Czechoslovakia ...

I'm sorry, invade Czechoslovakia. And so, I spelt all these things out in my speech and Australian press' comments about the invasion, but used the communiques that were coming out of the Soviet Embassy in Canberra, and I said that if anybody in the Soviet Union believes that, they are fools or liars. I mean it was just utter stupidity. And my argument was that it really would have set back, it did in fact set back, progress so many years. One of the things that -- when I was in the Soviet Union I saw some good elements, particularly amongst the arts and concerts and things like that, that gave me some hope and of course we know now that hope was broken through.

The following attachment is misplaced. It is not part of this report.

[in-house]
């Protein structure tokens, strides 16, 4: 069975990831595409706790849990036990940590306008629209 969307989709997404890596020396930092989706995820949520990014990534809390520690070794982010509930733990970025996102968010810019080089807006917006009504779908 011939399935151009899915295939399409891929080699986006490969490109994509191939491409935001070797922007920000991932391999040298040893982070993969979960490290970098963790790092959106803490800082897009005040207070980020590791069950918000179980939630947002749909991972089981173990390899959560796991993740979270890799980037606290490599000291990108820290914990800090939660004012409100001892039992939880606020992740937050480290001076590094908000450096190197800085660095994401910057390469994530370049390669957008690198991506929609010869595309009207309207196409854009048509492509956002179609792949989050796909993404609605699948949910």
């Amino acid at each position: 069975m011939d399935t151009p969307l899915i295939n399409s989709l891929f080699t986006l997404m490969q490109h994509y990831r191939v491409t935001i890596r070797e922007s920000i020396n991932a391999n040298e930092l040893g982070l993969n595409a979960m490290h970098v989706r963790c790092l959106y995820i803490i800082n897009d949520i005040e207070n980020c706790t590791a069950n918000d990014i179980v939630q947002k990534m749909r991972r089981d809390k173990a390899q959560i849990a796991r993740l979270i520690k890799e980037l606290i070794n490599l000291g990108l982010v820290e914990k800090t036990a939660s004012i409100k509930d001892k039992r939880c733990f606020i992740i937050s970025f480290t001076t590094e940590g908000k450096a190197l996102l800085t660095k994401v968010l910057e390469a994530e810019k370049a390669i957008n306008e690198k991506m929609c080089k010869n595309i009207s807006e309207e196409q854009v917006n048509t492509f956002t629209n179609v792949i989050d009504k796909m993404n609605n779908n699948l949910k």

Your association with the Left brought you a lot of criticism from the Australian press. Did you ever fight back?